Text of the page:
If the magnitude of the location error was exactly known for each study, then individual datasets could easily be scaled to correct for this error. Under the assumption that the location error in different studies is normally distributed, the most likely position for the true location they should have without error corresponds simply to the mean of the observed locations. This location is indicated in red in figure 3 (note that the axis was scaled relative to this point). However, because of the large shifts between studies and the small number of studies available, this estimate is inaccurate, and the location of the true mean can only be pinpointed to a range of about 50% above and below the observed mean at the 90% confidence level.
Use of data sets for parameter prediction
Based on the types and extent of errors in the genome-wide datasets identified above, it is possible to predict the accuracy of parameters calculated from these datasets. One such parameter that is of general interest is the mRNA-specific translation rate, which follows directly from protein levels and decay-rates (to give the total translation rate for an individual gene product), and mRNA levels (to give the mRNA-specific translation rate). It is clear that the result of any calculation performed with three parameters that have a significant associated error will itself have an associated error, and an important question is thus whether the error in the results will still permit the drawing of relevant conclusions. In terms of mRNA-specific translational activity, a frequently asked question is whether two mRNAs are translated at different rates, which would be indicative of a translational control mechanism impinging on at least one of the two mRNAs.
In order to empirically estimate in how far the random errors contained in genome wide datasets would affect calculations of relative mRNA specific translational activity values, a simulated dataset of 4000 genes was constructed with associated protein abundance, protein half-life, and mRNA abundance values. Expression levels and half-lives in this dataset were assumed to be identical for all entries, but were allowed to vary randomly around the true value in a lognormal distribution with variances similar to those estimated for the observed error in the real genome-wide datasets. This dataset can thus serve as an approximate reference for the kind of spread in apparent mRNA-specific translation efficiencies that is falsely generated by noise in the underlying studies. The distribution of calculated mRNA specific translation frequencies that would be expected if all frequencies were identical in reality, but were calculated from noisy datasets, is shown in the histogram in figure 4 in open circles. Importantly, mRNA-specific translation frequencies calculated from the real datasets (full circles in this figure) show a very similar distribution around the mean. Thus, even for mRNAs at the extremes of the translation frequency distribution which show apparent translational rates that differ by four orders of magnitude, this difference is more likely to arise from errors in the underlying datasets than from true biological differences. This effect is caused entirely by the random error within the studies, in addition, the systematic location error between studies will affect the accuracy of calculations of absolute translation rates per mRNA.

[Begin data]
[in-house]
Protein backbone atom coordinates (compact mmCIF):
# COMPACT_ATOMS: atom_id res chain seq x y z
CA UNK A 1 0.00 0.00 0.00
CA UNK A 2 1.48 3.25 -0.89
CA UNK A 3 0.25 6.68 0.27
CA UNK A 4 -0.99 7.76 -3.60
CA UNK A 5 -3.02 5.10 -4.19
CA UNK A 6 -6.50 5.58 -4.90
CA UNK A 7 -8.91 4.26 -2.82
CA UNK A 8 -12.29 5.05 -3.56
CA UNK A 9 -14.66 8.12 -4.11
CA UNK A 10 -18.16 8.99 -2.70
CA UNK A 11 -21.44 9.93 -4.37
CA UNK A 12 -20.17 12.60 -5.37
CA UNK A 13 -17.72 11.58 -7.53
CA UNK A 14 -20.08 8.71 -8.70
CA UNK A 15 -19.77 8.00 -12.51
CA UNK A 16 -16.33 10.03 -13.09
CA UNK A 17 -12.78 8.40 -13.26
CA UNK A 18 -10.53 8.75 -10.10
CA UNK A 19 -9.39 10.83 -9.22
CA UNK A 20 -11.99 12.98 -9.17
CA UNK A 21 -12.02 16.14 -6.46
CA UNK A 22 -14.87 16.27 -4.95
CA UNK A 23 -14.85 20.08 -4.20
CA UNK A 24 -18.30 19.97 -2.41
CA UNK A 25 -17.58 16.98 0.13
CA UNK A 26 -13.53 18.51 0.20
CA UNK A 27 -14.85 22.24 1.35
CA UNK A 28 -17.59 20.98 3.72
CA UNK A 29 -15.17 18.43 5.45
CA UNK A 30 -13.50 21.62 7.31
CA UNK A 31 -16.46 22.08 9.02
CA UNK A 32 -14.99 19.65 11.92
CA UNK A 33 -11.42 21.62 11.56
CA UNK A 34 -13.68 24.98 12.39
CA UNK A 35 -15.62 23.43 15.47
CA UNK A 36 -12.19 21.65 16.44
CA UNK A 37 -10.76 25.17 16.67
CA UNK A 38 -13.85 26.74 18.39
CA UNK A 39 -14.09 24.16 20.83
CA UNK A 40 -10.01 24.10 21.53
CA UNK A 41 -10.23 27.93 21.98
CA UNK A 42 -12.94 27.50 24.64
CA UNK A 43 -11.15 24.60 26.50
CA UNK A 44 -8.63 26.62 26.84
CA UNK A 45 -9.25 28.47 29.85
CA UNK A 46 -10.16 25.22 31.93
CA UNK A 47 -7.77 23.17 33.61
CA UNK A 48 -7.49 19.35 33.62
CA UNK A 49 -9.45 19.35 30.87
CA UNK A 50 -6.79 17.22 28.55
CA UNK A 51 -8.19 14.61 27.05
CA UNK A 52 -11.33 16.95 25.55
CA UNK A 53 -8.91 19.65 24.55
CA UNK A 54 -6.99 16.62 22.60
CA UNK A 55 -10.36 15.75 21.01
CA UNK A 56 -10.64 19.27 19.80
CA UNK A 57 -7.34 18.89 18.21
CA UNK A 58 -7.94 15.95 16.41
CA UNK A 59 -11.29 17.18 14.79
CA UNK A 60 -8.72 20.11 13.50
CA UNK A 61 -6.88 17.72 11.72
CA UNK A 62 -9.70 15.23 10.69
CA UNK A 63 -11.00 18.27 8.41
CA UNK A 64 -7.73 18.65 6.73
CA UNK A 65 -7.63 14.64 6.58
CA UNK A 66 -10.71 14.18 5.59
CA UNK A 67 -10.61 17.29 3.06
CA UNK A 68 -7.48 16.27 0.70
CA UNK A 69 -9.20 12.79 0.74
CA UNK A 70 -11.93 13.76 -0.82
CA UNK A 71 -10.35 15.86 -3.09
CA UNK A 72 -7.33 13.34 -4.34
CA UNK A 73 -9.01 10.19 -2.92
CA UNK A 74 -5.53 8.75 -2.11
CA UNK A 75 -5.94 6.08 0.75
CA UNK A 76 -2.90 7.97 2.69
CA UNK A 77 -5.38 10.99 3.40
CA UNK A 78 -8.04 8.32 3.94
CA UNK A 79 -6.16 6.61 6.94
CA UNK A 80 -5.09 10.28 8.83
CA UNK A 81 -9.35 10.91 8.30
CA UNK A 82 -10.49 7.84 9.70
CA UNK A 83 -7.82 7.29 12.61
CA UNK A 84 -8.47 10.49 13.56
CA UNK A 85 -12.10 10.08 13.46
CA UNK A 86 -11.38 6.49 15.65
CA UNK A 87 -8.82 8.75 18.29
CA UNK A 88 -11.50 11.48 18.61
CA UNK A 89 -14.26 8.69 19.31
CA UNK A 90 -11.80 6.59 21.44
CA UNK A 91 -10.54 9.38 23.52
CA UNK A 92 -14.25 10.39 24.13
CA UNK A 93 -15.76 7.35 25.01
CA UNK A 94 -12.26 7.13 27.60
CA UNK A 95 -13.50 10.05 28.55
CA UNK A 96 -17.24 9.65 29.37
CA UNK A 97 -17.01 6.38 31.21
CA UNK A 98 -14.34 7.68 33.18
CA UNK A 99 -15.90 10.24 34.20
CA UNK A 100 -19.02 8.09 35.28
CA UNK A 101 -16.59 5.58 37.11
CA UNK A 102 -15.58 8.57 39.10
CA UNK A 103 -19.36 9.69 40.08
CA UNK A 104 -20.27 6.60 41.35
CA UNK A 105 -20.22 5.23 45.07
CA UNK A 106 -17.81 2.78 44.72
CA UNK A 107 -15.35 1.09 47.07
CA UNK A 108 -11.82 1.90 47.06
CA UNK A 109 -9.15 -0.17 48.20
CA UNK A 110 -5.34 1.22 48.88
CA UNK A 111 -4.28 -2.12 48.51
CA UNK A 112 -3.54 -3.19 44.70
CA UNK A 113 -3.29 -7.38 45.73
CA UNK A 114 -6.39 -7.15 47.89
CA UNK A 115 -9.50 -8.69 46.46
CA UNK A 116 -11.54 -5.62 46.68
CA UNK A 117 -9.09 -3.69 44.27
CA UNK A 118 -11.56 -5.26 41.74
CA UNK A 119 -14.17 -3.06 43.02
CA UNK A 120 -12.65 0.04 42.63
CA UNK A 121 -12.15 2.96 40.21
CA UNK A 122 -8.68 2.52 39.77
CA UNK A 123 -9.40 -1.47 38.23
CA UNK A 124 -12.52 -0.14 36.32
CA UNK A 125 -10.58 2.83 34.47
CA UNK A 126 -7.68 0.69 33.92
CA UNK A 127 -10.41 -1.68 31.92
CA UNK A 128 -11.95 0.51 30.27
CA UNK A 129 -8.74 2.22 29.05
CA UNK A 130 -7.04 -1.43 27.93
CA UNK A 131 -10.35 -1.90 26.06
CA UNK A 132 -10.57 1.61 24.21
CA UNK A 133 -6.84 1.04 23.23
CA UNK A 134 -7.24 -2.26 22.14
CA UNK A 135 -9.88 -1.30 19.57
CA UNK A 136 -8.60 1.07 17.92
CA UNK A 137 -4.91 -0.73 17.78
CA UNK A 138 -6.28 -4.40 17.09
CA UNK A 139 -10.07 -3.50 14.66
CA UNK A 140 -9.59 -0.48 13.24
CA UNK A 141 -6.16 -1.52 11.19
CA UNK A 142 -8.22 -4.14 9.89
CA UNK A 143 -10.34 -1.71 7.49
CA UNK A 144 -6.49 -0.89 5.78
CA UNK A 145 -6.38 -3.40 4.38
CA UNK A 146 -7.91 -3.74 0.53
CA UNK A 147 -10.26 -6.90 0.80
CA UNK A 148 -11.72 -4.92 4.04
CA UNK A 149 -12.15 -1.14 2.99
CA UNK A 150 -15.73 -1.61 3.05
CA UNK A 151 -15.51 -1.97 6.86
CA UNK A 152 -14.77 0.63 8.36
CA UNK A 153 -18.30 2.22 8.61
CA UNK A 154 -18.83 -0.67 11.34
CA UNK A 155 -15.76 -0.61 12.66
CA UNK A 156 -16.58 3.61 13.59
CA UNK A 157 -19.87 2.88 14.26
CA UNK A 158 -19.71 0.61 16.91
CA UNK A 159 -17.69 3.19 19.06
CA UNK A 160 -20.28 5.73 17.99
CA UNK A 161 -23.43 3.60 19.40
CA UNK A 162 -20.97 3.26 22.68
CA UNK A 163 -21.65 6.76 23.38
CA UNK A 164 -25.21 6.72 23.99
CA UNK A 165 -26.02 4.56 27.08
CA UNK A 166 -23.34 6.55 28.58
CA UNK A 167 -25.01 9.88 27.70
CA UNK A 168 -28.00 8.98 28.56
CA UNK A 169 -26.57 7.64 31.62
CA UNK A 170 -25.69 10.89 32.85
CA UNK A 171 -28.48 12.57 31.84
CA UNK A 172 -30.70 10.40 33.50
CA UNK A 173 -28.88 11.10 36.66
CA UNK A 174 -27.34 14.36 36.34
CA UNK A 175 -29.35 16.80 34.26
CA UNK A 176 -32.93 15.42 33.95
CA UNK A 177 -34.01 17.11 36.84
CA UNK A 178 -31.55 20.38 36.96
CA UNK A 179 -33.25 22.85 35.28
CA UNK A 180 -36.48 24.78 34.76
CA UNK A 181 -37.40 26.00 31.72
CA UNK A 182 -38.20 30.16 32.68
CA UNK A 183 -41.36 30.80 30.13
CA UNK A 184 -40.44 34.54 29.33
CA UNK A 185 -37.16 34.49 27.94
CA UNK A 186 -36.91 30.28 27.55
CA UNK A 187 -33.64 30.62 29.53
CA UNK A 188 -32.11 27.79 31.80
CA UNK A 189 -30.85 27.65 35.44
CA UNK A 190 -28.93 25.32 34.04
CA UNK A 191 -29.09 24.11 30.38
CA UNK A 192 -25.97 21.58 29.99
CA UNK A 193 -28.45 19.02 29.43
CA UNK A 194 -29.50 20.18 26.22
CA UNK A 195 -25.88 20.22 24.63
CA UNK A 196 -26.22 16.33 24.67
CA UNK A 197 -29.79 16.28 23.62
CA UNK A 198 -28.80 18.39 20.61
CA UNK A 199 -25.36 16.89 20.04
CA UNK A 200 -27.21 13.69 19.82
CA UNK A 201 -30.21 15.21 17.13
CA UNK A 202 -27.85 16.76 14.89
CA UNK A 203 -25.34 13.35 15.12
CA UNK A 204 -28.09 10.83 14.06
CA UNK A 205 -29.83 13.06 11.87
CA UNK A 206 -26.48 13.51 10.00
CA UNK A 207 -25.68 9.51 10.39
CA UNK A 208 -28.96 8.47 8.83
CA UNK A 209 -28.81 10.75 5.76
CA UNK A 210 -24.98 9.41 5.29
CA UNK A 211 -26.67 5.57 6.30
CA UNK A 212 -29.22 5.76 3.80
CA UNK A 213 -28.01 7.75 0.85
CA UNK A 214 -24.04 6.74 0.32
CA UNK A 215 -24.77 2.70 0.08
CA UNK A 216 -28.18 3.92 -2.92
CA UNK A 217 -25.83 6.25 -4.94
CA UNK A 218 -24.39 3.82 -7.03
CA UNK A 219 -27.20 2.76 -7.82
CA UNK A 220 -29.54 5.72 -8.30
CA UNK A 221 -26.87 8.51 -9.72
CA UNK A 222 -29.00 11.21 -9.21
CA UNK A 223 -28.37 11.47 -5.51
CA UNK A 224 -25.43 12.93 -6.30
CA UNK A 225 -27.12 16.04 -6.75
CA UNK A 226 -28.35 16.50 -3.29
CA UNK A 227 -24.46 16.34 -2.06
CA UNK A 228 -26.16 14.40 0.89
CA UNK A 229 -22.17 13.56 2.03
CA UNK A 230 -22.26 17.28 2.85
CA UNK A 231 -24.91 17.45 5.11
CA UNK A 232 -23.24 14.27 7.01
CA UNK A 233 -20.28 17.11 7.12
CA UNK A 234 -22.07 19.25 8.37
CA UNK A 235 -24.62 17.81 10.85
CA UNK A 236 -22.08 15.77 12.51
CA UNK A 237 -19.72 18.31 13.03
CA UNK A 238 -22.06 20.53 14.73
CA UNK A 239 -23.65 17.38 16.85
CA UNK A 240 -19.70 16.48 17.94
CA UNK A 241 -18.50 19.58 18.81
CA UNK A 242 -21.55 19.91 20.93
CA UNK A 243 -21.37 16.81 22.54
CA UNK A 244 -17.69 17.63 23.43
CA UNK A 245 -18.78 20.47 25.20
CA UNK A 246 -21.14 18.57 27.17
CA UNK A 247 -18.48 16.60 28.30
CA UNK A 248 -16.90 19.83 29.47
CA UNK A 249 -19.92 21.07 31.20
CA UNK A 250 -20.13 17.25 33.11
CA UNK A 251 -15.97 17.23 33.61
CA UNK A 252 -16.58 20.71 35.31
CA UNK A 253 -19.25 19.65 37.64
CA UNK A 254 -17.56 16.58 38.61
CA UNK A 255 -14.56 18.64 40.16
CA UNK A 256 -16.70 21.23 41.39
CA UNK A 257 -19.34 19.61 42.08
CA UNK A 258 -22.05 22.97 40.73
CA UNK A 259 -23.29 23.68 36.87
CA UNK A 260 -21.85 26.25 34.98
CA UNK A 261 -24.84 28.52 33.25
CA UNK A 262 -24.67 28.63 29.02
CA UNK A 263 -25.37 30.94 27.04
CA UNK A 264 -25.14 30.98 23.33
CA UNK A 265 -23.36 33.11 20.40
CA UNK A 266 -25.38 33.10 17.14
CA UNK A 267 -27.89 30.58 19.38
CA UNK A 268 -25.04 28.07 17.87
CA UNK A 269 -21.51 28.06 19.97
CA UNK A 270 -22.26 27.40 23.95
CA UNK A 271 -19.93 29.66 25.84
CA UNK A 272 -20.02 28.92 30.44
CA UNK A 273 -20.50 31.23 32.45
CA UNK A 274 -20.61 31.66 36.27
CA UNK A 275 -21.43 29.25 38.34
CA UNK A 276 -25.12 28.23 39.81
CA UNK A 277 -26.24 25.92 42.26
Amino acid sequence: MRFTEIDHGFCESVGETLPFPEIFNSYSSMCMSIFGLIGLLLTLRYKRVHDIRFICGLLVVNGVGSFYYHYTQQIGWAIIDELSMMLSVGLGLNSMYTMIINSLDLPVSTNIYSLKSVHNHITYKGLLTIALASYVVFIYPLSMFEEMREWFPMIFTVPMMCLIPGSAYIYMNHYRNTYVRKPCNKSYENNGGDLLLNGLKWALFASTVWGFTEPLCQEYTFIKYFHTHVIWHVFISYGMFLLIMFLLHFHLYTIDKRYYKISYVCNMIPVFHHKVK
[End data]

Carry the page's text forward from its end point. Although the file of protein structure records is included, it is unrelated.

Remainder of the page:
Although this analysis highlights the problems with interpreting local (i.e. gene-specific) parameters calculated from the genome-wide datasets, the main aim of the study presented here is to ask whether the datasets would allow the prediction of global translational parameters with any accuracy. There are important implications in the observation that a large part of the variability observed in comparisons between studies appears to be random. For the calculation of global parameters, where essentially the sum of all entries in a dataset is considered, random errors within studies will be largely lost through averaging. Analyses of simulated datasets with properties similar to the experimental abundance studies indicate that the remaining error for a calculation of the global protein content is reduced by >>99% compared to the average error in the reported abundance for an individual gene product. For global parameters, the positioning error associated with the datasets is thus predicted to be the only significant error source that remains.